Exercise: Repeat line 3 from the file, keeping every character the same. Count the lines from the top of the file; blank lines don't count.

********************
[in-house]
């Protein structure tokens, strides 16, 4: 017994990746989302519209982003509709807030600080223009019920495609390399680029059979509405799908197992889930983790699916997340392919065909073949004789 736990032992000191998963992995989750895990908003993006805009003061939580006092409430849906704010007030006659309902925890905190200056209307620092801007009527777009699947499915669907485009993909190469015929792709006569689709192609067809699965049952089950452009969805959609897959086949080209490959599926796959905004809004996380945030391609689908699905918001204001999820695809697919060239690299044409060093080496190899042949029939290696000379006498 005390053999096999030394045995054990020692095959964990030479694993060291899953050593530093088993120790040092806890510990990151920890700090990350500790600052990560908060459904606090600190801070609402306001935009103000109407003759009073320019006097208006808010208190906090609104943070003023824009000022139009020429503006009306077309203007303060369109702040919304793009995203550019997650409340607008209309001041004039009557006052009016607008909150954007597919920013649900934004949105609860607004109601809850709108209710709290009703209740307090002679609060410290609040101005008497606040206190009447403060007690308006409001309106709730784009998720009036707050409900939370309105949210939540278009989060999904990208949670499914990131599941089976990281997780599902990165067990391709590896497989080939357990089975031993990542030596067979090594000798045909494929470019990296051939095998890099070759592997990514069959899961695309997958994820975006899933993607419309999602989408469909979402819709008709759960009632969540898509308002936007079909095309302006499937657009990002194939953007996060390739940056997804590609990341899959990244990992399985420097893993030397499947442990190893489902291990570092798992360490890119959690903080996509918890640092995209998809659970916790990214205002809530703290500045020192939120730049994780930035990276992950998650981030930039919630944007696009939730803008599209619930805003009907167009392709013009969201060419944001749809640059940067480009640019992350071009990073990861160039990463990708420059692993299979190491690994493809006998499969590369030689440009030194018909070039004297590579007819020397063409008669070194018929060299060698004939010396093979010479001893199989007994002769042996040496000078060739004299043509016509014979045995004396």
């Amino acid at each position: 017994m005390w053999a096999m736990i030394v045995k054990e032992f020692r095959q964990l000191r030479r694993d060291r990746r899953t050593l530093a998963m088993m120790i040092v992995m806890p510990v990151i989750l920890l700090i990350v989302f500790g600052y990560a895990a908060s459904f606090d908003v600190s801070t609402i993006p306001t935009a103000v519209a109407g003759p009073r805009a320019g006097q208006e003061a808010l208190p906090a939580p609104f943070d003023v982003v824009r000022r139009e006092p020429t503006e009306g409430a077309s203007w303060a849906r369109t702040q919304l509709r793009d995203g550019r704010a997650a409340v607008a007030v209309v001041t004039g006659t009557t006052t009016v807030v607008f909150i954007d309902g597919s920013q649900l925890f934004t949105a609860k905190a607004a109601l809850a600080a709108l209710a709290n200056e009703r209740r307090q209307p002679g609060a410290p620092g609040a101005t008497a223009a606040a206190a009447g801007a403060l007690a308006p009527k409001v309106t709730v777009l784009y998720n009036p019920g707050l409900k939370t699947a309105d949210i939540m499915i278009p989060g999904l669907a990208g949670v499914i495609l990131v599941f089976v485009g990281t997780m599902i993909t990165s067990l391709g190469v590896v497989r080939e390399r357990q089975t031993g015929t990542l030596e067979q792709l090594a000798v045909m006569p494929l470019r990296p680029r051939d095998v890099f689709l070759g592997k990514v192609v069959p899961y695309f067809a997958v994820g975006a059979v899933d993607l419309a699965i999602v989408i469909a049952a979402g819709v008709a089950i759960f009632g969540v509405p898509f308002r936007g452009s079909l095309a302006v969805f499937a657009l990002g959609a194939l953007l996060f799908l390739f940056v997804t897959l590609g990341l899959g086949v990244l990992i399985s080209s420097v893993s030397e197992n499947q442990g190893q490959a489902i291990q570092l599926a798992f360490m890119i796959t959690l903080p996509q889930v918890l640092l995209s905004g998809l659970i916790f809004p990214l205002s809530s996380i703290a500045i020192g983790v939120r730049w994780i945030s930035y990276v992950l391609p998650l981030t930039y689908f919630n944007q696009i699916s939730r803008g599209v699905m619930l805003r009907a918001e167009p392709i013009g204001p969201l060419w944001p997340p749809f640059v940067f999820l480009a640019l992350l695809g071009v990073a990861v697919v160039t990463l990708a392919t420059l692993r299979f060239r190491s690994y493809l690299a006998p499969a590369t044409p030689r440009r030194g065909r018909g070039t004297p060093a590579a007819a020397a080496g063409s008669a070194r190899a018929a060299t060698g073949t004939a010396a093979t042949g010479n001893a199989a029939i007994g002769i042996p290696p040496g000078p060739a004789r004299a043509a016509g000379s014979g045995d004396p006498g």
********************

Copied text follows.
């Amino acid at each position: 017994m005390w053999a096999m736990i030394v045995k054990e032992f020692r095959q964990l000191r030479r694993d060291r990746r899953t050593l530093a998963m088993m120790i040092v992995m806890p510990v990151i989750l920890l700090i990350v989302f500790g600052y990560a895990a908060s459904f606090d908003v600190s801070t609402i993006p306001t935009a103000v519209a109407g003759p009073r805009a320019g006097q208006e003061a808010l208190p906090a939580p609104f943070d003023v982003v824009r000022r139009e006092p020429t503006e009306g409430a077309s203007w303060a849906r369109t702040q919304l509709r793009d995203g550019r704010a997650a409340v607008a007030v209309v001041t004039g006659t009557t006052t009016v807030v607008f909150i954007d309902g597919s920013q649900l925890f934004t949105a609860k905190a607004a109601l809850a600080a709108l209710a709290n200056e009703r209740r307090q209307p002679g609060a410290p620092g609040a101005t008497a223009a606040a206190a009447g801007a403060l007690a308006p009527k409001v309106t709730v777009l784009y998720n009036p019920g707050l409900k939370t699947a309105d949210i939540m499915i278009p989060g999904l669907a990208g949670v499914i495609l990131v599941f089976v485009g990281t997780m599902i993909t990165s067990l391709g190469v590896v497989r080939e390399r357990q089975t031993g015929t990542l030596e067979q792709l090594a000798v045909m006569p494929l470019r990296p680029r051939d095998v890099f689709l070759g592997k990514v192609v069959p899961y695309f067809a997958v994820g975006a059979v899933d993607l419309a699965i999602v989408i469909a049952a979402g819709v008709a089950i759960f009632g969540v509405p898509f308002r936007g452009s079909l095309a302006v969805f499937a657009l990002g959609a194939l953007l996060f799908l390739f940056v997804t897959l590609g990341l899959g086949v990244l990992i399985s080209s420097v893993s030397e197992n499947q442990g190893q490959a489902i291990q570092l599926a798992f360490m890119i796959t959690l903080p996509q889930v918890l640092l995209s905004g998809l659970i916790f809004p990214l205002s809530s996380i703290a500045i020192g983790v939120r730049w994780i945030s930035y990276v992950l391609p998650l981030t930039y689908f919630n944007q696009i699916s939730r803008g599209v699905m619930l805003r009907a918001e167009p392709i013009g204001p969201l060419w944001p997340p749809f640059v940067f999820l480009a640019l992350l695809g071009v990073a990861v697919v160039t990463l990708a392919t420059l692993r299979f060239r190491s690994y493809l690299a006998p499969a590369t044409p030689r440009r030194g065909r018909g070039t004297p060093a590579a007819a020397a080496g063409s008669a070194r190899a018929a060299t060698g073949t004939a010396a093979t042949g010479n001893a199989a029939i007994g002769i042996p290696p040496g000078p060739a004789r004299a043509a016509g000379s014979g045995d004396p006498g």